If you’re reading this post, then you’re probably worried about your current child custody arrangement. But even if that’s the case, you might be struggling to figure out your best course of action. In most instance, filing a motion to modify custody is your strongest option, but you’ll need to make sure that you have sufficient evidence to demonstrate that what you’re requesting is in the child’s best interests, since that’s the standard that the court will use to make its determination.
What situations qualify for a custody modification
Generally speaking, modifications are granted when a substantial material change occurs. This can include a lot of circumstances, including:
- Exposure to parental substance abuse
- Exposure to domestic violence
- The presence of physical abuse or neglect
- Decreased financial stability in the custodial parent’s home
- Failing health of the custodial parent
- An increase in the child’s needs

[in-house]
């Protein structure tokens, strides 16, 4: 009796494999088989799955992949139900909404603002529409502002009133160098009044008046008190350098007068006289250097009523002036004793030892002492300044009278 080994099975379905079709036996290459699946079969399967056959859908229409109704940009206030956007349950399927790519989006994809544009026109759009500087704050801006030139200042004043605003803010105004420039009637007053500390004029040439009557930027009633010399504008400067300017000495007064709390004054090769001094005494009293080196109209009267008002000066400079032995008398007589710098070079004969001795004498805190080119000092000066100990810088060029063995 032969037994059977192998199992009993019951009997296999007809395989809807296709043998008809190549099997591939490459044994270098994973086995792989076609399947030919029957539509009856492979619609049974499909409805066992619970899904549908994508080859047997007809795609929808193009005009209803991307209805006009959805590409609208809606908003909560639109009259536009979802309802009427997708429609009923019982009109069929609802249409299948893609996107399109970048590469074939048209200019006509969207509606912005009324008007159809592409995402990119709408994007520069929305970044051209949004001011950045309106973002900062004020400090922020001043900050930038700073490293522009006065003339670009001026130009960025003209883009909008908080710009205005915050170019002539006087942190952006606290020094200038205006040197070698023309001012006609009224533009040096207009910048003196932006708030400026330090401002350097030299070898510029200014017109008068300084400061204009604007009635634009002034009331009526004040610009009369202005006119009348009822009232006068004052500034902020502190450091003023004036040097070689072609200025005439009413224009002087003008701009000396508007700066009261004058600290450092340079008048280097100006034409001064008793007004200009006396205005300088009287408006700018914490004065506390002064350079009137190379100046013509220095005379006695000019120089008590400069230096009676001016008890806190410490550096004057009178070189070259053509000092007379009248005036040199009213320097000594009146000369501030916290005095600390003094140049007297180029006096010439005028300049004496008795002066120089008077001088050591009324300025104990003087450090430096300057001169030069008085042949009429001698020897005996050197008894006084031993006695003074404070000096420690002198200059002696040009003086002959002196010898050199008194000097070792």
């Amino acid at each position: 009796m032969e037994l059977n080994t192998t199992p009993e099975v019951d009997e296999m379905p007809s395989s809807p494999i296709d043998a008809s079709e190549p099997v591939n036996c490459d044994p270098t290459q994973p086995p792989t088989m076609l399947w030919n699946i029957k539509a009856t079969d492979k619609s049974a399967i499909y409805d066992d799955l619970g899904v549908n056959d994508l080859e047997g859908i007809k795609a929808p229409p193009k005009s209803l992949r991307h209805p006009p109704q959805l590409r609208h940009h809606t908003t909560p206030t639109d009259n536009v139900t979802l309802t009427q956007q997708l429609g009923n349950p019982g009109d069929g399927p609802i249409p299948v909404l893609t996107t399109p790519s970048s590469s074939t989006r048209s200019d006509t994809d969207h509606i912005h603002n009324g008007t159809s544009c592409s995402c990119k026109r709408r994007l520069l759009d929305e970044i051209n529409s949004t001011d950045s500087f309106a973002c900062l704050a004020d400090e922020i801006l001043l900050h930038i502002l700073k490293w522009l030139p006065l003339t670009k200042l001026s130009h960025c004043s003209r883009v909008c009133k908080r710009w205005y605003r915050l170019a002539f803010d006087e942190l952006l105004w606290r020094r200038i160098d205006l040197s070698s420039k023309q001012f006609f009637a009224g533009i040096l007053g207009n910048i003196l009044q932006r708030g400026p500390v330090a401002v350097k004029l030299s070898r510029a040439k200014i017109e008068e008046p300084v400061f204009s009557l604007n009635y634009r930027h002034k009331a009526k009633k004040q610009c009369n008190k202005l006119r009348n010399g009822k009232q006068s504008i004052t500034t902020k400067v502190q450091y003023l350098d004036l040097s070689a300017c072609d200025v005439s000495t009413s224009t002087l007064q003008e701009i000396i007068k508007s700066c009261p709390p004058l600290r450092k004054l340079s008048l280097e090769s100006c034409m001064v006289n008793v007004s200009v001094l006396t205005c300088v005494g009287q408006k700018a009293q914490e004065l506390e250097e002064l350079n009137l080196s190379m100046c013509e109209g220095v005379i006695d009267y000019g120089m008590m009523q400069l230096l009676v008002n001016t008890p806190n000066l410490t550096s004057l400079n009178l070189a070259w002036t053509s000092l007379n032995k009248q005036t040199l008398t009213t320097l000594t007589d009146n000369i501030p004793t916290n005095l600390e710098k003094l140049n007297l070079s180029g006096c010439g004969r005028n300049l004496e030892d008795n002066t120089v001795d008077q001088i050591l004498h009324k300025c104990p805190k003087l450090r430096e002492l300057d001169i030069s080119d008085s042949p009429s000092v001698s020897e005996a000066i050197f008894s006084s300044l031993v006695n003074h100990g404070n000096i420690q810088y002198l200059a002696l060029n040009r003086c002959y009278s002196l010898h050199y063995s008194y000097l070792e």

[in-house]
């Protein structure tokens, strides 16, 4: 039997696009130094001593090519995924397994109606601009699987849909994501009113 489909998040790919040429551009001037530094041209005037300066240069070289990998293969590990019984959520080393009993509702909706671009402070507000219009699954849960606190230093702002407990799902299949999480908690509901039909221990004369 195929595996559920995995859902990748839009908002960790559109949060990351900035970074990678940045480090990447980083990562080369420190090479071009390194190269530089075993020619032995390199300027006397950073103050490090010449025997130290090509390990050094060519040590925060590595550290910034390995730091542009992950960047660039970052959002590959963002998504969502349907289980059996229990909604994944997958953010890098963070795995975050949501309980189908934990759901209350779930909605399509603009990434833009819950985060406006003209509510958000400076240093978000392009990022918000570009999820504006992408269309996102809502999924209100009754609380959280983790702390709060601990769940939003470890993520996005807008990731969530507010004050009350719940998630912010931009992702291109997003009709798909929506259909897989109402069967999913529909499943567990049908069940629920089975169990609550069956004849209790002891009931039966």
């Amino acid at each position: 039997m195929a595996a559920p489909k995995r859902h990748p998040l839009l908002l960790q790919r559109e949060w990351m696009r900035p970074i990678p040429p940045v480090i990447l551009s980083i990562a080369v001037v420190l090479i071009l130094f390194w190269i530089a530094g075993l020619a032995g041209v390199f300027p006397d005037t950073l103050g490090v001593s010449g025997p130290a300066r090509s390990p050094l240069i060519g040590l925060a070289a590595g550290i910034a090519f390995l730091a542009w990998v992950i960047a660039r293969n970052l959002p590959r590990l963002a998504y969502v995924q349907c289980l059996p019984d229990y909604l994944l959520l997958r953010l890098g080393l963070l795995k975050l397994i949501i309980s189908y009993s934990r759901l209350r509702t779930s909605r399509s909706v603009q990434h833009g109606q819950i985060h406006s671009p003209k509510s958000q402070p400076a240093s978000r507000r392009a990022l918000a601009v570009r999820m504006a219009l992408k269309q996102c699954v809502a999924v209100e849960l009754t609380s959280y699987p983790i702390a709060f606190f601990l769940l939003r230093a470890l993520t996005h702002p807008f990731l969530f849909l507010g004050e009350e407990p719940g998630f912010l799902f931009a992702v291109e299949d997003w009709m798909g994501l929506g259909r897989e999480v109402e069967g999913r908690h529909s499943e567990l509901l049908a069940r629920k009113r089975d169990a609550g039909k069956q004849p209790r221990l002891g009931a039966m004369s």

- The existence of parental interference
- Your child’s wishes
Again, you’ll need to make sure that you have ample evidence demonstrating that the alleged condition exists and also how it negatively impacts your child. For example, you may be able to draw a correlation between your child’s exposure to parental substance abuse and poor school performance or the onset of behavioral issues. If you need to, you may be able to turn to a mental health expert to help you present this part of your case.
Are you ready to build your case for modification?
Given that your child’s safety and well-being may be on the line, there’s a lot of pressure when building your custody modification request. That’s why you’ll want to be as thorough as possible while anticipating the other side’s arguments as much as possible. An attorney who has worked these sorts of cases before will know how to do that so that you’re positioned as strongly as possible to achieve the outcome that you desire.